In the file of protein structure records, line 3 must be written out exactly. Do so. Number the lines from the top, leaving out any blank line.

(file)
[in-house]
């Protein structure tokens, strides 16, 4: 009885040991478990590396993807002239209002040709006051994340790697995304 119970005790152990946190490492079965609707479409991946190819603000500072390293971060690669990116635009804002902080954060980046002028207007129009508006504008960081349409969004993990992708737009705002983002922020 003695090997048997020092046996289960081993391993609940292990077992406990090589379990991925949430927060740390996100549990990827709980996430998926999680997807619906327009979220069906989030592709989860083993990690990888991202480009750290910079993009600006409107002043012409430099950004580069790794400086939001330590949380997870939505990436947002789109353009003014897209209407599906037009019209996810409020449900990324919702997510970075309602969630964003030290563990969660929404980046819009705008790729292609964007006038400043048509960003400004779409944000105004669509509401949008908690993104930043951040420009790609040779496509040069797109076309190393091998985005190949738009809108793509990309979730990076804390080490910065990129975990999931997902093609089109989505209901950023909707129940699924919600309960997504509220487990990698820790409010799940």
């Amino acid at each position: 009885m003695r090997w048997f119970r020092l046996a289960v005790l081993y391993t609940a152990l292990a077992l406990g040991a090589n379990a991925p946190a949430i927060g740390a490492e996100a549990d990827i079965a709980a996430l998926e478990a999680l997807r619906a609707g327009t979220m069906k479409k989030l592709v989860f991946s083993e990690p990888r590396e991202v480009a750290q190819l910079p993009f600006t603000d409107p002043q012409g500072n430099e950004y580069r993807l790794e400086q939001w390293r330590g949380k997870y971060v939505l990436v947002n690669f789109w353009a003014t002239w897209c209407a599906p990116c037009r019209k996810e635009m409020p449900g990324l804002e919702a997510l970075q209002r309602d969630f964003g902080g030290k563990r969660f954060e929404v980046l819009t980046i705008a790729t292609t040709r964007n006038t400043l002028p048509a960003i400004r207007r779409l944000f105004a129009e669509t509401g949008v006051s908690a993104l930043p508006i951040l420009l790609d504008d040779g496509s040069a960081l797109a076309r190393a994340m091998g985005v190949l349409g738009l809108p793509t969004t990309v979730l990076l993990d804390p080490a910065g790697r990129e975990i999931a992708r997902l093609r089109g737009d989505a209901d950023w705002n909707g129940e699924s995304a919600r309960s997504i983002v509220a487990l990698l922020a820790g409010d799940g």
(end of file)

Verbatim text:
């Amino acid at each position: 009885m003695r090997w048997f119970r020092l046996a289960v005790l081993y391993t609940a152990l292990a077992l406990g040991a090589n379990a991925p946190a949430i927060g740390a490492e996100a549990d990827i079965a709980a996430l998926e478990a999680l997807r619906a609707g327009t979220m069906k479409k989030l592709v989860f991946s083993e990690p990888r590396e991202v480009a750290q190819l910079p993009f600006t603000d409107p002043q012409g500072n430099e950004y580069r993807l790794e400086q939001w390293r330590g949380k997870y971060v939505l990436v947002n690669f789109w353009a003014t002239w897209c209407a599906p990116c037009r019209k996810e635009m409020p449900g990324l804002e919702a997510l970075q209002r309602d969630f964003g902080g030290k563990r969660f954060e929404v980046l819009t980046i705008a790729t292609t040709r964007n006038t400043l002028p048509a960003i400004r207007r779409l944000f105004a129009e669509t509401g949008v006051s908690a993104l930043p508006i951040l420009l790609d504008d040779g496509s040069a960081l797109a076309r190393a994340m091998g985005v190949l349409g738009l809108p793509t969004t990309v979730l990076l993990d804390p080490a910065g790697r990129e975990i999931a992708r997902l093609r089109g737009d989505a209901d950023w705002n909707g129940e699924s995304a919600r309960s997504i983002v509220a487990l990698l922020a820790g409010d799940g």